Asking Questions

Asking questions is easy if you remember the following word order:

1. “Wh” question word (when necessary)
2. Auxiliary (helping) verb
3. Subject of the sentence
4. Main verb

Remember the question word order and use it to formulate your questions.

There is one type of question which is an exception to the above order and will be explained later.

The two types of questions.

1. “Yes/No” questions are questions which can be answered with a simple yes or no.
2. “wh” word questions which can’t be answered by a yes or no.

Following is a list of the “wh” words used in “wh” word sentences.

“Wh” Question Words

• Who
• When
• Why
• Where
• What
• How

Before we look at the Yes/No questions, we must be aware of and make certain to remember these relationships between questions and answers.

1. Use the correct noun or pronoun in gender and number in both the question and the answer. (Is he smart? Yes, he is smart.)

2. Use the correct tense in the question and the answer. (Was Jane sick? Yes, Jane was sick.)

3. When using an auxiliary verb in the past the main verb should be in the present tense. (Did he run away yesterday?)

4. Use the correct verb when answering a question. (Are you happy? No, I am not happy.)

5. Use the proper intonation. Yes/No questions use rising intonation at the end of a sentence and “Wh” questions use falling intonation at the end of a sentence. (Are you ↑hungry? Why are you ↓hungry?)

Yes/No Questions

These are questions that can be answered with a yes/no answer and do not use a “wh” question word.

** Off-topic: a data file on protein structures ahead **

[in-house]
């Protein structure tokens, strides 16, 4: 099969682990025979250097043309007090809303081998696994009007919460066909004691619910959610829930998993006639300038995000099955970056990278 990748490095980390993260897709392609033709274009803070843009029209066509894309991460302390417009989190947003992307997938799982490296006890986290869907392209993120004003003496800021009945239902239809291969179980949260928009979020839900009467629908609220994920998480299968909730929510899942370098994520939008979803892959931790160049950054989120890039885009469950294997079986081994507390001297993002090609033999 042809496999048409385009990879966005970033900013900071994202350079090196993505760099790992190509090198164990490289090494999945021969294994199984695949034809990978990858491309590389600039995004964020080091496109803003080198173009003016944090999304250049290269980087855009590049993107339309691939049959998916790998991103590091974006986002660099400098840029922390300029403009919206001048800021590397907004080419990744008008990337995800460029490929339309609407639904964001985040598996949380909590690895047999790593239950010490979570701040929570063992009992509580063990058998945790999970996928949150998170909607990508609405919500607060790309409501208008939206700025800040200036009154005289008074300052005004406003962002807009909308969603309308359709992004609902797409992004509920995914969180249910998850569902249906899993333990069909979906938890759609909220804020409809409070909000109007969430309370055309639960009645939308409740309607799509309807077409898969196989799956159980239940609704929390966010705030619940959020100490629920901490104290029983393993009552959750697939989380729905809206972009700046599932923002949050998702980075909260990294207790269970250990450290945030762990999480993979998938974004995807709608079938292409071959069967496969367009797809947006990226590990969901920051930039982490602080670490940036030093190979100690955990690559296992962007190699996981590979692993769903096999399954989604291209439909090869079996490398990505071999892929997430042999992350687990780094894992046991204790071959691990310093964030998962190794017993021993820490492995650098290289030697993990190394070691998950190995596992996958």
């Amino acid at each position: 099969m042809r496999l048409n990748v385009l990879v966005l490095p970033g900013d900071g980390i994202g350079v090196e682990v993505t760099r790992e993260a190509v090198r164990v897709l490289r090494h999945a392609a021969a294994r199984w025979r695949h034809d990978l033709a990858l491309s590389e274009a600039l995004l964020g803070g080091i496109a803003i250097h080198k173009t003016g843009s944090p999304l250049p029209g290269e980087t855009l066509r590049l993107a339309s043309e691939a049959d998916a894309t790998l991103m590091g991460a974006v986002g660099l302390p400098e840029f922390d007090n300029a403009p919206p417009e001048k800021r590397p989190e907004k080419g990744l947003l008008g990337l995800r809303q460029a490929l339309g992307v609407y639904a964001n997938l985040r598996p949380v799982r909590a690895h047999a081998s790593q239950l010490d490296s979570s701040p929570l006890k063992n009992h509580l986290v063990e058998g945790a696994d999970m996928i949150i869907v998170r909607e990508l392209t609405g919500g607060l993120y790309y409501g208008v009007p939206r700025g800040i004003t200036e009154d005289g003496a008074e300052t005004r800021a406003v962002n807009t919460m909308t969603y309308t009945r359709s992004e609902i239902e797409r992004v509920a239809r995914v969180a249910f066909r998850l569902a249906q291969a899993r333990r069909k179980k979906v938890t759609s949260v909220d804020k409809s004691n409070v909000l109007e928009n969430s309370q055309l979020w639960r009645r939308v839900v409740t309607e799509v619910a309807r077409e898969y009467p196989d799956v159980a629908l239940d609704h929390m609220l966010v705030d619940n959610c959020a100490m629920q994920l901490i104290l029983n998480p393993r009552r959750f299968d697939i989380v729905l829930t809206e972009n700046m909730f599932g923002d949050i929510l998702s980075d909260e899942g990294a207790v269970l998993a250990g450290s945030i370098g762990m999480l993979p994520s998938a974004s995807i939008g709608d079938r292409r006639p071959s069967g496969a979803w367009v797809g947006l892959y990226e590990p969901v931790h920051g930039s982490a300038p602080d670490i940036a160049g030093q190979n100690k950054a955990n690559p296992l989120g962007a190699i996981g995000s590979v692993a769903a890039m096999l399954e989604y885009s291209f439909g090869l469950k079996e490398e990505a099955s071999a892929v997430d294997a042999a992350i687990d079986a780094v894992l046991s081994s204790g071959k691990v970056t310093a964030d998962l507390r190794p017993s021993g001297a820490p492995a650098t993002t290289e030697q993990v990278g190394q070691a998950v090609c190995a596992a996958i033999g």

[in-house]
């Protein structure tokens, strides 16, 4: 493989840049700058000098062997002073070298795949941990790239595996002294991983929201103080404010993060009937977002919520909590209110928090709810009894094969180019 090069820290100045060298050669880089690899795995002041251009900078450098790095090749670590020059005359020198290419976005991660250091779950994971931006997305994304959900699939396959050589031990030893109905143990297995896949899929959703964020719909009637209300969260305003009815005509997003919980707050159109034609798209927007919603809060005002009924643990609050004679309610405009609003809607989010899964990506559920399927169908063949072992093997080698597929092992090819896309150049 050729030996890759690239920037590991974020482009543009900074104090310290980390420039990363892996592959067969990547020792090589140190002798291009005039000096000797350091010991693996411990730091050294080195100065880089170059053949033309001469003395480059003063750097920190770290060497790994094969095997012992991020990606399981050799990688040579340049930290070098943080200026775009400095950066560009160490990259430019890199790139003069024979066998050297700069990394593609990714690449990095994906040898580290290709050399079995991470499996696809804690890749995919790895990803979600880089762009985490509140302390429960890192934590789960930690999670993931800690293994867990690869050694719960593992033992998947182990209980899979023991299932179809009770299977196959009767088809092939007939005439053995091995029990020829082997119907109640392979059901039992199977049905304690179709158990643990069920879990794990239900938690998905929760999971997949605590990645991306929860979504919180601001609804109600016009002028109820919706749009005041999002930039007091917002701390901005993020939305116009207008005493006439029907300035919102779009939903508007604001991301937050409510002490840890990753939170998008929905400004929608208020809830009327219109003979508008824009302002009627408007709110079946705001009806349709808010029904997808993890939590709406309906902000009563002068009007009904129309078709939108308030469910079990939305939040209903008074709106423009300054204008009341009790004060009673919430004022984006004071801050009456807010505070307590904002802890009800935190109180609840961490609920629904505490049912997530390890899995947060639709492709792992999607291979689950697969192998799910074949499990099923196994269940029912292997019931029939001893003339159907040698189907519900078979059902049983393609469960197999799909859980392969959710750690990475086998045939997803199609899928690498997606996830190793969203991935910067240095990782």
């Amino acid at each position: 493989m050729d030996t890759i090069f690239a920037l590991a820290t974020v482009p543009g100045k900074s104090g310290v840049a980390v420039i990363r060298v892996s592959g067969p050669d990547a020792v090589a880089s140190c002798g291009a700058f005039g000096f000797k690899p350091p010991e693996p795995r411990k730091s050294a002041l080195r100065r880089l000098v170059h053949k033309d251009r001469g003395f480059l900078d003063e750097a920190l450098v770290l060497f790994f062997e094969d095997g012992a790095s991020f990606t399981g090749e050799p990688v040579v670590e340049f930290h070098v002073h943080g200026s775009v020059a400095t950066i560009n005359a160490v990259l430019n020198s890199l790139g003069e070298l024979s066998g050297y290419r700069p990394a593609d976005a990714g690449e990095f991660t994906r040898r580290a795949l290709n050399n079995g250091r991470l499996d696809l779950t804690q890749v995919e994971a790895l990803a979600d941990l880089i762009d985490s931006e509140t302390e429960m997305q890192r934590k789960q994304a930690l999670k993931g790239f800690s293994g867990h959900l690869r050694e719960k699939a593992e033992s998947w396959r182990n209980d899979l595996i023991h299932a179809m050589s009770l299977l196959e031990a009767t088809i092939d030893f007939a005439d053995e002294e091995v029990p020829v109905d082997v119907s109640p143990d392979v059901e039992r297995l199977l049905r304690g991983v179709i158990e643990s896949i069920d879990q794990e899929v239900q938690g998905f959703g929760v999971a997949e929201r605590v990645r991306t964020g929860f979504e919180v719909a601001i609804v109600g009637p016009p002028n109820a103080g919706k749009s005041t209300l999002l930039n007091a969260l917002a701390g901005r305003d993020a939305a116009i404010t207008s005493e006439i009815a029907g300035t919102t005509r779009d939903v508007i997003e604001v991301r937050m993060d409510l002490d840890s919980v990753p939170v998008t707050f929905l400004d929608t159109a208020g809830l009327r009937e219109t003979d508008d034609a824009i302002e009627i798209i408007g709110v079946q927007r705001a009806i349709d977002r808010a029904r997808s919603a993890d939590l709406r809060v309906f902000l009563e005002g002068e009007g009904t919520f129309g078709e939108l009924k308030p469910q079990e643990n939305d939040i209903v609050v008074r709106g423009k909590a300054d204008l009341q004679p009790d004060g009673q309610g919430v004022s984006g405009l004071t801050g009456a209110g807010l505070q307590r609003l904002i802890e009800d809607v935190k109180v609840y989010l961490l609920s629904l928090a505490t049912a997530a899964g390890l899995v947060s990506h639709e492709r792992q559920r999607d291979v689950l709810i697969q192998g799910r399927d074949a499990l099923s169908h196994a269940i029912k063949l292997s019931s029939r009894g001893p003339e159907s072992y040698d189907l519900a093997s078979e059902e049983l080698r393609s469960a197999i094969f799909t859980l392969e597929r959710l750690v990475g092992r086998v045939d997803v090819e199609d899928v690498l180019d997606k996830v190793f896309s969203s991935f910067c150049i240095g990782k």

Word order: Auxiliary verb (helping verb) Subject Main verb
Do cats drink milk?
Were you watching TV this morning?
Will you shut the window, please?
Is he leaving for work now?
Was she speaking to me?
Will Tom be going on holidays next week?

“Wh” Questions

Word order: Question wordAuxiliary verb (helping verb)SubjectMain verb → object (if needed)
What do cats drink?
How does a computer work?
When will the train arrive?
Why were they laughing at me?

The following is the one exception that I mentioned earlier. When the main verb is a form of the verb “to be”, the main verb comes before the subject, not after it.

Yes/No questions where the main verb is “to be”

Word order: Main verbSubject
Are they hungry?
Is he at home?
Were your friends at the party?
Was Janet at home this morning?

Remember the Word Order


subjectauxiliary verbmain verb He was working hard at the office.


Auxiliary verb subject main verb –  Was he working hard at the office?

Wh question

Wh wordauxiliary verb subjectmain verb – Why was he working hard at the office?

Wh statement – I don’t know why he was working hard at the office.

Wh statement in a question – Do you know why he was working hard at the office?


See Also:

Answering Negatively Formed Questions\

Asking Questions Quiz

Forming Questions Quiz

Word Order Quiz

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